Expiring Tax Cuts and Angry People

Towards the end of 2010, President Obama and the outgoing Congress passed several key pieces of legislation, and among them was a temporary payroll tax cut. This applies to the Social Security (FICA) tax, and since it is an immediately visible tax decrease on every paycheck for everyone (rather than a lump sump amount received at tax filing time), the argument was that this was a strong and visible stimulative measure. Due to its popularity, it was extended for another year. Finally, in January 2013, payroll taxes reverted to what they used to be.

This whole exercise has been interesting to me. Talking to people, they unambiguously think of this as a tax rise, and they have been complaining that their paychecks have gotten smaller. They don’t seem very mindful of the fact that the rate is simply going back to what it was for the longest time, and that the tax cut was always there solely as a temporary measure. Rather than think of the 2 years in which they paid lower taxes as a net gain for their personal finances, they seem mostly pissed off that this didn’t continue forever. Moreover, I can’t help but feel that if this tax cut had never occurred, then in January 2013, from a psychological standpoint, they would feel much better than they do under the current circumstances of having seen a tax cut expire. This behavior is pretty irrational from a traditional economics perspective. After all, in one scenario, they were able to keep about 2% more of their paychecks for 2 entire years. In the other scenario, they would not have had that. And yet they probably wouldn’t have been pissed off as they are now.

This is more than just an intuition I have. I have been reading Daniel Kahneman’s excellent book, Thinking, Fast and Slow. Kahneman is a psychologist by training but throughout his career he has ventured into behavioral economics with great success, and he won the Nobel Prize in Economic Sciences in 2002. Part of his work focuses on prospect theory, an alternative way of thinking about decision-making in contrast to the rational system at the core of much of traditional economics.

In the traditional model, you compare two wealth states to assess utility. Preferences are symmetric, in the sense that moving from $30,000 to $20,000 is the same as the negative of moving from $30,000 to $40,000. But this symmetric feature clearly has its failures.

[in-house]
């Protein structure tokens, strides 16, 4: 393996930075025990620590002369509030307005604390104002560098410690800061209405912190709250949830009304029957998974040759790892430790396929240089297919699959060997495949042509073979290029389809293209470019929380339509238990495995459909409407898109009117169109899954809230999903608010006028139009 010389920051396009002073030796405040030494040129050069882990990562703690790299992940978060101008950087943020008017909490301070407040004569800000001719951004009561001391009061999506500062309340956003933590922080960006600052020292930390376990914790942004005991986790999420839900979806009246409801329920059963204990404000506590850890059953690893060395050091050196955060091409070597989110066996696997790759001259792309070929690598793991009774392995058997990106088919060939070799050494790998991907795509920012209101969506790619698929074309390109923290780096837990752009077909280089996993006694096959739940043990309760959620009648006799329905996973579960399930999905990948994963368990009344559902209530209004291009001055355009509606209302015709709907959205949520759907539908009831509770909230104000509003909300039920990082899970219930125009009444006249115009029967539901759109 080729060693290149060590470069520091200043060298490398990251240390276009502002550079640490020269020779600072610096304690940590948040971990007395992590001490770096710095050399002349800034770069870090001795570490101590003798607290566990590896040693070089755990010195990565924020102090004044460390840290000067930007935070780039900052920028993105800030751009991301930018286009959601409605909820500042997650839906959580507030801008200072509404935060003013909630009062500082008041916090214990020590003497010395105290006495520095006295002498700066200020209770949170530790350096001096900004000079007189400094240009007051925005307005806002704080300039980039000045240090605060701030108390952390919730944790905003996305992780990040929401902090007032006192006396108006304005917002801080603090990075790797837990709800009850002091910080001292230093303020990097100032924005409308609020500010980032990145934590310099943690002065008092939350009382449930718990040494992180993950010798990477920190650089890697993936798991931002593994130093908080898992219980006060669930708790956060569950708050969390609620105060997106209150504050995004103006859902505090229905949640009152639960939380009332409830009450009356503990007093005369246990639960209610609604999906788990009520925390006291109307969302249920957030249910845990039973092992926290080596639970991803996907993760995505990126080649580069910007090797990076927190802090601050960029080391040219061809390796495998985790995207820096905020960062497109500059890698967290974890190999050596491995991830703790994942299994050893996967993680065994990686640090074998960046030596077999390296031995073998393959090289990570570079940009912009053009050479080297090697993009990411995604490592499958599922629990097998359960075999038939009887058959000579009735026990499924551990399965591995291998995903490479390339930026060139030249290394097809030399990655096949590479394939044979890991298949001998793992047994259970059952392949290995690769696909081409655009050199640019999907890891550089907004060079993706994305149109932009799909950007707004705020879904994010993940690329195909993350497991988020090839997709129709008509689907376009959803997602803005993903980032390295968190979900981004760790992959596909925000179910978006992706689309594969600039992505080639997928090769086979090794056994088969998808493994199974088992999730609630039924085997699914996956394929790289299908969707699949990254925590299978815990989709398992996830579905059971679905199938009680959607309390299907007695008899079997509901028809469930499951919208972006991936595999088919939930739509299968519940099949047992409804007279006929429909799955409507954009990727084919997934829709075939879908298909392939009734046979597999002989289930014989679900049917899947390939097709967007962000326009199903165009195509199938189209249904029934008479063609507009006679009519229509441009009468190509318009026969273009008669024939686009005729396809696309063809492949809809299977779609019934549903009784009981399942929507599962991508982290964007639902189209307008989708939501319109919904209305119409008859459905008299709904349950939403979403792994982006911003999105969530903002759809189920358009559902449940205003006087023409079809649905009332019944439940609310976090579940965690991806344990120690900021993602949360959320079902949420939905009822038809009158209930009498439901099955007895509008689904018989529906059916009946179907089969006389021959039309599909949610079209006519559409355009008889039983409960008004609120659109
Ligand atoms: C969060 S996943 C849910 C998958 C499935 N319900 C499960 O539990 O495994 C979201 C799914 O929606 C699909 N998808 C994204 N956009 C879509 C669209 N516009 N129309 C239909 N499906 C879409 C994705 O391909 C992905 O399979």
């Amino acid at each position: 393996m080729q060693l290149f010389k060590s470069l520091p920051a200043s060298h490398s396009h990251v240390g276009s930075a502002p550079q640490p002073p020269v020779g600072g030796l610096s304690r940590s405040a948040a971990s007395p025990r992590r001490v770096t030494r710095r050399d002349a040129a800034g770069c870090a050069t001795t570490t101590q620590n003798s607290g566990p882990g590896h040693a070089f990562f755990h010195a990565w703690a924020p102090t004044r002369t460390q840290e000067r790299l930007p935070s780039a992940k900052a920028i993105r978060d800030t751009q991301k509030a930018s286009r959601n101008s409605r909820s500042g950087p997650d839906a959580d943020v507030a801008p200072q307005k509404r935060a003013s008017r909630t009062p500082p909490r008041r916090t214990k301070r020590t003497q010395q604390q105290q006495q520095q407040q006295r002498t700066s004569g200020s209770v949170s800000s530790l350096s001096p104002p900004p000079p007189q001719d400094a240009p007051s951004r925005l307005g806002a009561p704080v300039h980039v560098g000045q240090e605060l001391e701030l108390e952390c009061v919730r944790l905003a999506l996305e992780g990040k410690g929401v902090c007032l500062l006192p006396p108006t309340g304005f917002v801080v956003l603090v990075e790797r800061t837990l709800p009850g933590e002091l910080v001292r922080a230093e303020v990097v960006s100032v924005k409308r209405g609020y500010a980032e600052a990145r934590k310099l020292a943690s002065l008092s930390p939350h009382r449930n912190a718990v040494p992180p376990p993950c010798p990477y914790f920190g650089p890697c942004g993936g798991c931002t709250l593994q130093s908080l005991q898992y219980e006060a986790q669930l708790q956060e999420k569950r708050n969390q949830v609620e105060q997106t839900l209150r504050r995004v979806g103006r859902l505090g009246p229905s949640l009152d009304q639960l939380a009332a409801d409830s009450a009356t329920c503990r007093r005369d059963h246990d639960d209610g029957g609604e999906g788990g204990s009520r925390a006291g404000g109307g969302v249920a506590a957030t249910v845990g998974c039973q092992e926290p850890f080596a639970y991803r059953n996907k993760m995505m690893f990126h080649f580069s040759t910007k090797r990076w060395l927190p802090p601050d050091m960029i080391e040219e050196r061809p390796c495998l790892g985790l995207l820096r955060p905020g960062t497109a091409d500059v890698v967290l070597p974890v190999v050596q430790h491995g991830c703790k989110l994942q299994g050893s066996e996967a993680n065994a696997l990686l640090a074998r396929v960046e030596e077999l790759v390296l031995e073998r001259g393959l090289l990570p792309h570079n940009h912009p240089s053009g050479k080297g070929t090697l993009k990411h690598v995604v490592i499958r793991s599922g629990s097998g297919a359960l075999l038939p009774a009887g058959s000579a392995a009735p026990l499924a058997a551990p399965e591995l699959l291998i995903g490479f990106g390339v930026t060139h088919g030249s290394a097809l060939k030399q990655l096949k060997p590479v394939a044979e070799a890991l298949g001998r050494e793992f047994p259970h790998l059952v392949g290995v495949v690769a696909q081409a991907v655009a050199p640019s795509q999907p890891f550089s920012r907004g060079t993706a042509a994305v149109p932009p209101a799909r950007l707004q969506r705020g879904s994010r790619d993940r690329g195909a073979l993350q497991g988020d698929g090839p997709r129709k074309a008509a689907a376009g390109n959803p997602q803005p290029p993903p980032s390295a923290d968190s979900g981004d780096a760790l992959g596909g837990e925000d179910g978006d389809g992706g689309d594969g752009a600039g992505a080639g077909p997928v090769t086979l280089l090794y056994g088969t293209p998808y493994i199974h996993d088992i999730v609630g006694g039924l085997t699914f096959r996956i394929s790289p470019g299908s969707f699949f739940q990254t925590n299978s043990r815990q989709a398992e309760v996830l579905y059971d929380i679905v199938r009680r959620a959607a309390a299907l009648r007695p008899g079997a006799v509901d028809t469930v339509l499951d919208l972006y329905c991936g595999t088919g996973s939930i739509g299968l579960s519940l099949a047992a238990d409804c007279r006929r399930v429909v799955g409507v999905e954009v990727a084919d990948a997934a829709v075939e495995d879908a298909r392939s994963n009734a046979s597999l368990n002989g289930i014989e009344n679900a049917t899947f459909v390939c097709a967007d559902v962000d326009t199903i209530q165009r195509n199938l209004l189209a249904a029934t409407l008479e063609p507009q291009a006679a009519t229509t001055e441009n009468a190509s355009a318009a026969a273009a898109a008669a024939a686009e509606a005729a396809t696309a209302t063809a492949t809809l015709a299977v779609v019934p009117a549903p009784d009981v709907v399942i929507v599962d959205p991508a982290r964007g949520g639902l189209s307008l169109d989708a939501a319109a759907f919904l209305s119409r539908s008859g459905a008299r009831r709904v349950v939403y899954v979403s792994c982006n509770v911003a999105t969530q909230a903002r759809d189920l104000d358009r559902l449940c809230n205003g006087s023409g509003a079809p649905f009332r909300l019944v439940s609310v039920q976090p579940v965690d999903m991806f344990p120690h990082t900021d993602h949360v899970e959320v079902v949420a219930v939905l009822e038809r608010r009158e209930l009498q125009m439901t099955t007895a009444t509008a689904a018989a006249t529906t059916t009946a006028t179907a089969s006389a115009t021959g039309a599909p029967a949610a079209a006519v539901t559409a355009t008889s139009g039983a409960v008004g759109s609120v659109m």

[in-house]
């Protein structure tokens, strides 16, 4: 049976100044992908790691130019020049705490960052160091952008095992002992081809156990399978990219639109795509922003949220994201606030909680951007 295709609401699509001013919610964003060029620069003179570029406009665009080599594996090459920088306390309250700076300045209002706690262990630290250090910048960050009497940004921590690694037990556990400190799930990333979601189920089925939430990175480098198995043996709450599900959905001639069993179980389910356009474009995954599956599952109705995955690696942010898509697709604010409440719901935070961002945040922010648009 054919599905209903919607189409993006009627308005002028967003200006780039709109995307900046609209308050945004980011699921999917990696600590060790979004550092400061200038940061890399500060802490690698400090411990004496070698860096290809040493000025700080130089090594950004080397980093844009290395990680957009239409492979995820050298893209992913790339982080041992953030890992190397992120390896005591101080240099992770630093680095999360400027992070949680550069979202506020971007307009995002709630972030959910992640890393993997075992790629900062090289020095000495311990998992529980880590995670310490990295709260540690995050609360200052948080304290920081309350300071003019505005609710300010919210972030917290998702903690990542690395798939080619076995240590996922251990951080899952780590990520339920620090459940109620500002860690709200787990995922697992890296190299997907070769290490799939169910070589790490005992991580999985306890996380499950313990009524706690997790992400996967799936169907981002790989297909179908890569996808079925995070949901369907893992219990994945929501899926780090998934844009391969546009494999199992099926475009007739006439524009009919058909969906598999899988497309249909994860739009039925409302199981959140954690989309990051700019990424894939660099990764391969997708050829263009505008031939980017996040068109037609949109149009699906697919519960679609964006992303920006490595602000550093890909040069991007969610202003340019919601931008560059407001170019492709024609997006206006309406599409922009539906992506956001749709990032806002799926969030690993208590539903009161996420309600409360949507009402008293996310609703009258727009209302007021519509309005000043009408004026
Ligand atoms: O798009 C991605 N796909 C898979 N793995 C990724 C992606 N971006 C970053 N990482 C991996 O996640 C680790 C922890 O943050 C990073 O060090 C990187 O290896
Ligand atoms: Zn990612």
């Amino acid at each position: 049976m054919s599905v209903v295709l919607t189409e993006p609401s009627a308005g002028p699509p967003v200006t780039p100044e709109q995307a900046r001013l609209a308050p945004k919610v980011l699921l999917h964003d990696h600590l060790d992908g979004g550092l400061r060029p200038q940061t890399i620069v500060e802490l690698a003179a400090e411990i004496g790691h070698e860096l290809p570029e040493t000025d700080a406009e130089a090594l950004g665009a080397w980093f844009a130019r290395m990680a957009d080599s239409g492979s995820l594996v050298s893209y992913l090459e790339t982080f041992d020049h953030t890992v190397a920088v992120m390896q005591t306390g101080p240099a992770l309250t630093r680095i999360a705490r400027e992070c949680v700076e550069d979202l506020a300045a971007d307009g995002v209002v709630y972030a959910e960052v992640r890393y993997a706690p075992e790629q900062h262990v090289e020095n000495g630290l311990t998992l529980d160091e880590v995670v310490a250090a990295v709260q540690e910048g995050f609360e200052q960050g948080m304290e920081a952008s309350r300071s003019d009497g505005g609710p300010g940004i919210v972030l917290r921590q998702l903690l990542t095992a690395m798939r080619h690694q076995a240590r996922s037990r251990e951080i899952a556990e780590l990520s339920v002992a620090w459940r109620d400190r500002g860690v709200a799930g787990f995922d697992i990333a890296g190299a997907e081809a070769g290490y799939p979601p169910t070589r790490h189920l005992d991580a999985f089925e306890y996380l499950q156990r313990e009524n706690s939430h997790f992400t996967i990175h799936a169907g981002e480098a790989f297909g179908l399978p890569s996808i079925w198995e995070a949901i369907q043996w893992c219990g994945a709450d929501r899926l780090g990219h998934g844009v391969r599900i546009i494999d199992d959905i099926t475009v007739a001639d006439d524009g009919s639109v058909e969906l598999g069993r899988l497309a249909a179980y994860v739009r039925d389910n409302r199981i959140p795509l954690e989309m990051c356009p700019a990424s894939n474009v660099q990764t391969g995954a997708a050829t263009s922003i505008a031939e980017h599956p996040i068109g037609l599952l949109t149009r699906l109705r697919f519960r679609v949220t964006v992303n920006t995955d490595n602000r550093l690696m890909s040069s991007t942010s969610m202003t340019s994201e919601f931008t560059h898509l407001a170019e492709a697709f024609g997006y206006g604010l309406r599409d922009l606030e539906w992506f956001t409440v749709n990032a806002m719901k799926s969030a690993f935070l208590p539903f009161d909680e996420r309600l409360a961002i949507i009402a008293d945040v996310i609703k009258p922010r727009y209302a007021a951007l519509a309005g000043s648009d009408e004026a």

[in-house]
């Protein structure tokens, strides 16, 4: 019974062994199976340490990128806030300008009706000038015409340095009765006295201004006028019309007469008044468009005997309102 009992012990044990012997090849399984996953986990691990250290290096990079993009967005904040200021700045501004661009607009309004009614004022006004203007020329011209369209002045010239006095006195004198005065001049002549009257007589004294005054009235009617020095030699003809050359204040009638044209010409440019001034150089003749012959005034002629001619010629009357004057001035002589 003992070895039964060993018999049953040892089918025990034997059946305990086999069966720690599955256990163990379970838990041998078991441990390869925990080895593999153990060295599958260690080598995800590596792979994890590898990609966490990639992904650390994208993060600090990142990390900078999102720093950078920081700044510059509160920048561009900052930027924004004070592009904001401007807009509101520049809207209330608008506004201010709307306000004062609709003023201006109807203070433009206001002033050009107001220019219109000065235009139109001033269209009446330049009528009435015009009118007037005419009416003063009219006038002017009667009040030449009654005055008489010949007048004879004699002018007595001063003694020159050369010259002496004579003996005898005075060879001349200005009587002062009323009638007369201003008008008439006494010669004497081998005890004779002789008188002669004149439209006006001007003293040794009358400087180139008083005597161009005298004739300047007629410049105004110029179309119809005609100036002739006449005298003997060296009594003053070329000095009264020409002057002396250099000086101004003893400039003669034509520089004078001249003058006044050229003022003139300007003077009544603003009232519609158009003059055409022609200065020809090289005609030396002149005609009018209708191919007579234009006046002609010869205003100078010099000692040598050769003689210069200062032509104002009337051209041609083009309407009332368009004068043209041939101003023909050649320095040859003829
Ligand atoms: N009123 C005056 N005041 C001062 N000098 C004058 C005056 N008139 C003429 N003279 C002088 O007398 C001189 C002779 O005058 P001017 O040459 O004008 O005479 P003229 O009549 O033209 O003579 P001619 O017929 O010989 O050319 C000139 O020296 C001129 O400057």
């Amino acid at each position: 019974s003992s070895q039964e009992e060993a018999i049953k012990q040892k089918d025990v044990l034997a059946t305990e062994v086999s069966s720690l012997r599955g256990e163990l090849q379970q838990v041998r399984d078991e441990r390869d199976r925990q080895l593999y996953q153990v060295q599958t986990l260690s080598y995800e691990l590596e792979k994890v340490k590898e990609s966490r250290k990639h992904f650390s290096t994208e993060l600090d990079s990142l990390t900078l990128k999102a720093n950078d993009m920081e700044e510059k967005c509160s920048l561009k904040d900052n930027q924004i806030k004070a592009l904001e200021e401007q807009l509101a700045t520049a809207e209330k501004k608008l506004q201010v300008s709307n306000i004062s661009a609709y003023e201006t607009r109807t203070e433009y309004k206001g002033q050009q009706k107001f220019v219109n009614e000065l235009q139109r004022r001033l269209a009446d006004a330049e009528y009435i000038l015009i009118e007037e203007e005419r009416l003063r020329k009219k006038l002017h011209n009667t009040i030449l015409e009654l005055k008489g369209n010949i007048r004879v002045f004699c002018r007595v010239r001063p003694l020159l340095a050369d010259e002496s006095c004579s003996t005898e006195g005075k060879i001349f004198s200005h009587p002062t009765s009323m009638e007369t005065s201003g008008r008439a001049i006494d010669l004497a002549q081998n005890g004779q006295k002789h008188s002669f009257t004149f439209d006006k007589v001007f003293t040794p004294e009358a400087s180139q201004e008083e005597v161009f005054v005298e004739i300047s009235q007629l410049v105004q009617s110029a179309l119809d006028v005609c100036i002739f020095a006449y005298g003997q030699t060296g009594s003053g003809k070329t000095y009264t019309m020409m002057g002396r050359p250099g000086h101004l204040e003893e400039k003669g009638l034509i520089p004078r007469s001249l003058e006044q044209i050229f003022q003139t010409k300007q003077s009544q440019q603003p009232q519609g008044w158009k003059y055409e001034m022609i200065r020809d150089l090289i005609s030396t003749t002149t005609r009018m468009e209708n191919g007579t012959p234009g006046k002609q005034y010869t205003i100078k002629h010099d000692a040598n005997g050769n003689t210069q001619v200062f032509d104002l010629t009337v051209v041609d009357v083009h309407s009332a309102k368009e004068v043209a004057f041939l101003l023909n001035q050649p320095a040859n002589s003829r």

Another feature in the traditional theory relates to expected value calculations in decision-making. So if you had the choice of taking $800 for certain, or if you had a 90% chance of making $1000 (and 10% of making 0), most people actually go for the certainty of $800 even though the expected value of the other trade is $900.

With gambles, people exhibit loss aversion. So if someone had a 50% chance of losing $100 and a 50% chance of winning $110, most people would not take the gamble, because the disutility of losing money is far greater than the utility from gaining, even if the amount to be gained is greater than the potential loss. This defies traditional economic logic where people are perfectly rational and weight events by their probability.

Finally, where people are right now, in the present, matters for any kind of calculation of gain or loss.

To quote Kahneman: “Evaluation is relative to a neutral reference point. [. . .] For financial outcomes, the usual reference point is the status quo. [. . .] Outcomes that are better than the reference points are gains. Below the reference point they are losses. [. . .] When directly compared or weighted against each other, losses loom larger than gains.” (Kahneman 282).

And so Kahneman’s thesis has two main channels, (1) people dislike losses more than they like gains, and (2) the reference point, that is someone’s current status, is really important in assessing the value of a change.

So when people think about their payroll taxes going up in January 2013, their reference point is December 2012, not December 2010, even though they knew the taxes would go up eventually. Furthermore, people always pay more attention to losses than to gains.

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